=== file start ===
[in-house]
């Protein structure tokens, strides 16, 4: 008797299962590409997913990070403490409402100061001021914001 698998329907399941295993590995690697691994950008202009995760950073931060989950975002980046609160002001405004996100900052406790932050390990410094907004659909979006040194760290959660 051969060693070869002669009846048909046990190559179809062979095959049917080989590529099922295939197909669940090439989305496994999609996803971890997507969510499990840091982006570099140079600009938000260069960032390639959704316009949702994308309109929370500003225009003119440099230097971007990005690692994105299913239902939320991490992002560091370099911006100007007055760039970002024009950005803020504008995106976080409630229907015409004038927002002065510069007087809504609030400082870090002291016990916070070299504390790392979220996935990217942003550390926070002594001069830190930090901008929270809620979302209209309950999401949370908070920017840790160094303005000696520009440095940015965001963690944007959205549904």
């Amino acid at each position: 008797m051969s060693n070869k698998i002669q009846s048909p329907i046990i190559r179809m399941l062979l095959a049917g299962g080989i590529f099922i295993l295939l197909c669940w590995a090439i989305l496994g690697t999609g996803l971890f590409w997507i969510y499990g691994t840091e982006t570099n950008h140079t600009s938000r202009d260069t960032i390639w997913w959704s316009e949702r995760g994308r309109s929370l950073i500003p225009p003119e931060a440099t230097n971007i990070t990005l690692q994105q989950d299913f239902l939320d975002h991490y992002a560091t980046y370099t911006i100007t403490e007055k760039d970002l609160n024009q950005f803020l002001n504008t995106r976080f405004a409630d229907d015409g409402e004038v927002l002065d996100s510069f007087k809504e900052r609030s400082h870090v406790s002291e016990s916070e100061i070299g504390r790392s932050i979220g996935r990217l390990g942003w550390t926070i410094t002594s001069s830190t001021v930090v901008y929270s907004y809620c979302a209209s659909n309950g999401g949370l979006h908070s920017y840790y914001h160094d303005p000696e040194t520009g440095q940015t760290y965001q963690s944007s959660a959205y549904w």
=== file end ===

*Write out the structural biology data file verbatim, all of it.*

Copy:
[in-house]
């Protein structure tokens, strides 16, 4: 008797299962590409997913990070403490409402100061001021914001 698998329907399941295993590995690697691994950008202009995760950073931060989950975002980046609160002001405004996100900052406790932050390990410094907004659909979006040194760290959660 051969060693070869002669009846048909046990190559179809062979095959049917080989590529099922295939197909669940090439989305496994999609996803971890997507969510499990840091982006570099140079600009938000260069960032390639959704316009949702994308309109929370500003225009003119440099230097971007990005690692994105299913239902939320991490992002560091370099911006100007007055760039970002024009950005803020504008995106976080409630229907015409004038927002002065510069007087809504609030400082870090002291016990916070070299504390790392979220996935990217942003550390926070002594001069830190930090901008929270809620979302209209309950999401949370908070920017840790160094303005000696520009440095940015965001963690944007959205549904």
């Amino acid at each position: 008797m051969s060693n070869k698998i002669q009846s048909p329907i046990i190559r179809m399941l062979l095959a049917g299962g080989i590529f099922i295993l295939l197909c669940w590995a090439i989305l496994g690697t999609g996803l971890f590409w997507i969510y499990g691994t840091e982006t570099n950008h140079t600009s938000r202009d260069t960032i390639w997913w959704s316009e949702r995760g994308r309109s929370l950073i500003p225009p003119e931060a440099t230097n971007i990070t990005l690692q994105q989950d299913f239902l939320d975002h991490y992002a560091t980046y370099t911006i100007t403490e007055k760039d970002l609160n024009q950005f803020l002001n504008t995106r976080f405004a409630d229907d015409g409402e004038v927002l002065d996100s510069f007087k809504e900052r609030s400082h870090v406790s002291e016990s916070e100061i070299g504390r790392s932050i979220g996935r990217l390990g942003w550390t926070i410094t002594s001069s830190t001021v930090v901008y929270s907004y809620c979302a209209s659909n309950g999401g949370l979006h908070s920017y840790y914001h160094d303005p000696e040194t520009g440095q940015t760290y965001q963690s944007s959660a959205y549904w």